Review of Respiratory Medicine - Volumen 22, Número 3 - September 2022

Special Article

Respiratory Rehabilitation in Patients with SARS-COV-2. Current State of Knowledge

Rehabilitación respiratoria en pacientes con SARS-COV-2. Estado de conocimiento actual

Autor : Gasteneguy Rodrigo1, González Claudio2, Saadia Otero Marcela3, Fernández Florencia4, Turón Gonzalo5, Castro Ignacio6, Larrateguy Santiago7, Armelino Javier8, Miguel Mauricio9, Alvarez Marcelo10, COLLABORATOR Cigarra Cecilia1, Lebus Janina2, Olguín Emilia3, Conti Ernesto4, Cuello Juan Ignacio5

AUTHORS 1Hospital Municipal de Coronel Suárez “Dr. Raúl A. Caccavo”. Coronel Suárez. Buenos Aires. 2 Hospital General de Agudos José M. Ramos Mejía. CABA 3Hospital de Rehabilitación Respiratoria María Ferrer. CABA. 4Hospital General de Agudos Enrique Tornú. CABA 5Hospital Italiano de Buenos Aires. CABA. 6Hospital Bouquet Roldan. Neuquén. 7Centro Privado de Medicina Respiratoria. Universidad Adventista del Plata. Paraná. Entre Ríos. 8Hospital de Clínicas José de San Martín. 9 Sanatorio Británico. Centro de Kinesiología Crítica. Rosario. Santa Fe. 10Hospital Zonal General de Agudos Julio de Vedia. 9 de Julio. Buenos Aires. COLLABORATORS 1Hospital Interzonal General de Agudos Petrona Villegas de Cordero. San Fernando. Buenos Aires 2Consultorio Neumokinésico Avellaneda. Santa Fé 3Hospital Italiano de San justo. Buenos Aires 4Instituto Cordis. Resistencia. Chaco. 5Hospital Municipal “Eva Perón” de Coronel Dorrego. Buenos Aires.

Correspondencia : Dr. Rodrigo Gasteneguy. E-mail:

Received: 09/16/2021

Aceptado: 03/27/2022


In December 2019, the first case of the disease caused by the SARS-Cov-2 virus was detected in the city of Wuhan, China.1 Unlike the limited character of the two previous epidemics, the Middle East Respiratory Syndrome (MERS) and the Severe Acute Respiratory Syndrome Coronavirus (SARS-CoV), the rapid expansion of SARS-CoV-2 forced the World Health Organization (WHO) to declare the pandemic in March, 2020.2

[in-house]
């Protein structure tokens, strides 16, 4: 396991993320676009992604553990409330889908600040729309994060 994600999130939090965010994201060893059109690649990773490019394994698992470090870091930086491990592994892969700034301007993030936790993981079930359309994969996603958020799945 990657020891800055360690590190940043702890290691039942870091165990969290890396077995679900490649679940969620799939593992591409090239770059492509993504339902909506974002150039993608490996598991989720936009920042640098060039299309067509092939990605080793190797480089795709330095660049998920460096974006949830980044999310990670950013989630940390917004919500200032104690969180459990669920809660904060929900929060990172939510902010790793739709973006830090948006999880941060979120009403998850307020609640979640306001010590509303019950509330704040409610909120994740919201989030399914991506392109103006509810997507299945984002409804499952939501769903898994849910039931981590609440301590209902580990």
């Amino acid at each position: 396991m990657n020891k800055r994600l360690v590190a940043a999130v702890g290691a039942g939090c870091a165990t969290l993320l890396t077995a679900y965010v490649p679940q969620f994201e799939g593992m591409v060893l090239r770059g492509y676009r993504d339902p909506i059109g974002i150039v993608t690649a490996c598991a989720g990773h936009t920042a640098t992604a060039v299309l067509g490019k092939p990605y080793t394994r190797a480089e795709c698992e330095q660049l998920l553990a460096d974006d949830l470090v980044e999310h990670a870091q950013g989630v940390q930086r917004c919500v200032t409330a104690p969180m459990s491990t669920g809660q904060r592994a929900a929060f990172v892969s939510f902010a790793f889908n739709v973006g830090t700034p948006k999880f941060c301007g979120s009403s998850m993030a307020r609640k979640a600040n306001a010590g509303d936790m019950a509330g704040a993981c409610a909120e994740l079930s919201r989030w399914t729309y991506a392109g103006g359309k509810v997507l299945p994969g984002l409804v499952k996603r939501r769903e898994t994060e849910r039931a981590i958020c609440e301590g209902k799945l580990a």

According to the reports on the evolution of the pandemic available at the John Hopkins University (JHU), at the time this document was written, around 160 million cases and 3.3 million deaths had been reported.3 During the first year, the pandemic caused 1.8 million deaths around the world, compared to 2.6 million deaths produced by all the lower respiratory tract infections in 2019.4

The mortality produced by all the respiratory in­fections in 2017 (last available record) was 64,869 deaths, and the mortality produced by SARS-CoV-2 only within one year of the pandemic accounted for 53,741 deaths.5,6

Apart from the mortality produced by SARS-CoV-2, we must consider two other levels of impact: the first one, generated by the acute disease, re­quires the early intervention of the rehabilitation tool, such as in the ICU (Intensive Care Unit) and in-patient wards. The second level of impact refers to the chronic disease, the multiple physical, psy­chological and neurocognitive functional sequelae that are usually expressed as Post-Intensive Care Syndrome (PICS) in critically ill patients.